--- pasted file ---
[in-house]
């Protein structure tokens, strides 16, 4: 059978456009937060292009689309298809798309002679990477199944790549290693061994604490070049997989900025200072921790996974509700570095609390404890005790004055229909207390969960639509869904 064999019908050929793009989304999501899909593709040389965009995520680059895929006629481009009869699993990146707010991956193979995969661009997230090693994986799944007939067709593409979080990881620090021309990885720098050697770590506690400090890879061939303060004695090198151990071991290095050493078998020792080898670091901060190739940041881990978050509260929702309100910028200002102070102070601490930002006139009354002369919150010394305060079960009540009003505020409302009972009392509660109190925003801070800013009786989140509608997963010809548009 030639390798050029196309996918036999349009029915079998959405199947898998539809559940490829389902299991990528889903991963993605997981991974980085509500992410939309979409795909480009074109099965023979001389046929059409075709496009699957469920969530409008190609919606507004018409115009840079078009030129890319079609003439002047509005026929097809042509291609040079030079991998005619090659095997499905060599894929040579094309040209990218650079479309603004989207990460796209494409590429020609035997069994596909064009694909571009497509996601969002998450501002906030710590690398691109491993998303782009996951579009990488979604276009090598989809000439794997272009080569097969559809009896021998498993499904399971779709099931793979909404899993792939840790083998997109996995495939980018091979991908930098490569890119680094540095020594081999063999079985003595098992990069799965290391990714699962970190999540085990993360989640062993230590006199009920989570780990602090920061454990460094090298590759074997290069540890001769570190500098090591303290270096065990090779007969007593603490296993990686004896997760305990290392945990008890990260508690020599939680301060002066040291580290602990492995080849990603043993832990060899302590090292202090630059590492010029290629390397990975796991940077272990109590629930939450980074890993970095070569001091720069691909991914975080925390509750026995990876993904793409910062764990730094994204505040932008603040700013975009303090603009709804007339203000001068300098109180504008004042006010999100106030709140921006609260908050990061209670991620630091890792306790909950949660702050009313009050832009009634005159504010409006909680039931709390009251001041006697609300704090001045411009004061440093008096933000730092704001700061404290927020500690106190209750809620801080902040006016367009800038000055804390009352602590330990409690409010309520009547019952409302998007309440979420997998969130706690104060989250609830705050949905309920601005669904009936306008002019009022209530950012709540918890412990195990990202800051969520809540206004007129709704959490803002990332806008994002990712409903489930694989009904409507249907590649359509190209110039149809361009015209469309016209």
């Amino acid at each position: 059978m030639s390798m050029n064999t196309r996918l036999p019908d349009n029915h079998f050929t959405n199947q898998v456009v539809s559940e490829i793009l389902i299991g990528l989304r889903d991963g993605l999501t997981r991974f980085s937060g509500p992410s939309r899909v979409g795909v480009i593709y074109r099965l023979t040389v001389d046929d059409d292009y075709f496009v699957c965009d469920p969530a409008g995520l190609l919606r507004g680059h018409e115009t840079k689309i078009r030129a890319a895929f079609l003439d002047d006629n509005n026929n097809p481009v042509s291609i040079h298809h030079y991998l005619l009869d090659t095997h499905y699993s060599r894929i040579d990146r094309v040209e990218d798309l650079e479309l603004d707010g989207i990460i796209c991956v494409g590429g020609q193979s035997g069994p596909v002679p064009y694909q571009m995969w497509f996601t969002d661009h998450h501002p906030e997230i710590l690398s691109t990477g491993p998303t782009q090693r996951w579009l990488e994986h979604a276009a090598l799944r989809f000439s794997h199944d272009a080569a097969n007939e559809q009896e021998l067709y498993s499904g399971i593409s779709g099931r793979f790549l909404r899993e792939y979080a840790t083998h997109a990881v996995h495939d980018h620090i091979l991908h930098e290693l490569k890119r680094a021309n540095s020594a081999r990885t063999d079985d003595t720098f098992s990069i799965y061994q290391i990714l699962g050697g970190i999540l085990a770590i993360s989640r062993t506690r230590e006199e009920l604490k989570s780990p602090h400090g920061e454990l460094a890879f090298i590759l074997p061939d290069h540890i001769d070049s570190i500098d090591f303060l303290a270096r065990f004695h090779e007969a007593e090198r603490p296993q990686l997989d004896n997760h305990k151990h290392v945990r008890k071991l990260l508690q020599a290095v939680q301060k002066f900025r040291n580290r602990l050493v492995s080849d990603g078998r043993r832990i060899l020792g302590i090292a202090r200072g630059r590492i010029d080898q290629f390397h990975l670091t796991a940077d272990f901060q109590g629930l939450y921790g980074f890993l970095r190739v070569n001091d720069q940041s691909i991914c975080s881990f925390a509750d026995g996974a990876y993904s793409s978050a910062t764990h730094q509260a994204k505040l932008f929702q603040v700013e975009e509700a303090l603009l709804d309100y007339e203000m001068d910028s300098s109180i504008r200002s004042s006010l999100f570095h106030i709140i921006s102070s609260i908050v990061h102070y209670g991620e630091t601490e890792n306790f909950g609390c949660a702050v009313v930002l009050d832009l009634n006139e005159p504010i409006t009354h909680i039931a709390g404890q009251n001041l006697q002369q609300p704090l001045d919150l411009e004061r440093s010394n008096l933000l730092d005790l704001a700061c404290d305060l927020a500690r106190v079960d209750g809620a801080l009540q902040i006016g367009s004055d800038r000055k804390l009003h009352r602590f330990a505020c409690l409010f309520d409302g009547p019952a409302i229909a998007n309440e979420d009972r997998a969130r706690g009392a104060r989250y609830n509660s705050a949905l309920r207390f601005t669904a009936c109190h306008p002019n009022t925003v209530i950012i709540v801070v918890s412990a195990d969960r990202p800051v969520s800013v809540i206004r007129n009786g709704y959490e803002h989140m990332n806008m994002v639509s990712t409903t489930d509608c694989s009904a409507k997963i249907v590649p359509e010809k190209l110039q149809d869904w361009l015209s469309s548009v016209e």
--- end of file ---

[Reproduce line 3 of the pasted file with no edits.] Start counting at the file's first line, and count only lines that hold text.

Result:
């Amino acid at each position: 059978m030639s390798m050029n064999t196309r996918l036999p019908d349009n029915h079998f050929t959405n199947q898998v456009v539809s559940e490829i793009l389902i299991g990528l989304r889903d991963g993605l999501t997981r991974f980085s937060g509500p992410s939309r899909v979409g795909v480009i593709y074109r099965l023979t040389v001389d046929d059409d292009y075709f496009v699957c965009d469920p969530a409008g995520l190609l919606r507004g680059h018409e115009t840079k689309i078009r030129a890319a895929f079609l003439d002047d006629n509005n026929n097809p481009v042509s291609i040079h298809h030079y991998l005619l009869d090659t095997h499905y699993s060599r894929i040579d990146r094309v040209e990218d798309l650079e479309l603004d707010g989207i990460i796209c991956v494409g590429g020609q193979s035997g069994p596909v002679p064009y694909q571009m995969w497509f996601t969002d661009h998450h501002p906030e997230i710590l690398s691109t990477g491993p998303t782009q090693r996951w579009l990488e994986h979604a276009a090598l799944r989809f000439s794997h199944d272009a080569a097969n007939e559809q009896e021998l067709y498993s499904g399971i593409s779709g099931r793979f790549l909404r899993e792939y979080a840790t083998h997109a990881v996995h495939d980018h620090i091979l991908h930098e290693l490569k890119r680094a021309n540095s020594a081999r990885t063999d079985d003595t720098f098992s990069i799965y061994q290391i990714l699962g050697g970190i999540l085990a770590i993360s989640r062993t506690r230590e006199e009920l604490k989570s780990p602090h400090g920061e454990l460094a890879f090298i590759l074997p061939d290069h540890i001769d070049s570190i500098d090591f303060l303290a270096r065990f004695h090779e007969a007593e090198r603490p296993q990686l997989d004896n997760h305990k151990h290392v945990r008890k071991l990260l508690q020599a290095v939680q301060k002066f900025r040291n580290r602990l050493v492995s080849d990603g078998r043993r832990i060899l020792g302590i090292a202090r200072g630059r590492i010029d080898q290629f390397h990975l670091t796991a940077d272990f901060q109590g629930l939450y921790g980074f890993l970095r190739v070569n001091d720069q940041s691909i991914c975080s881990f925390a509750d026995g996974a990876y993904s793409s978050a910062t764990h730094q509260a994204k505040l932008f929702q603040v700013e975009e509700a303090l603009l709804d309100y007339e203000m001068d910028s300098s109180i504008r200002s004042s006010l999100f570095h106030i709140i921006s102070s609260i908050v990061h102070y209670g991620e630091t601490e890792n306790f909950g609390c949660a702050v009313v930002l009050d832009l009634n006139e005159p504010i409006t009354h909680i039931a709390g404890q009251n001041l006697q002369q609300p704090l001045d919150l411009e004061r440093s010394n008096l933000l730092d005790l704001a700061c404290d305060l927020a500690r106190v079960d209750g809620a801080l009540q902040i006016g367009s004055d800038r000055k804390l009003h009352r602590f330990a505020c409690l409010f309520d409302g009547p019952a409302i229909a998007n309440e979420d009972r997998a969130r706690g009392a104060r989250y609830n509660s705050a949905l309920r207390f601005t669904a009936c109190h306008p002019n009022t925003v209530i950012i709540v801070v918890s412990a195990d969960r990202p800051v969520s800013v809540i206004r007129n009786g709704y959490e803002h989140m990332n806008m994002v639509s990712t409903t489930d509608c694989s009904a409507k997963i249907v590649p359509e010809k190209l110039q149809d869904w361009l015209s469309s548009v016209e």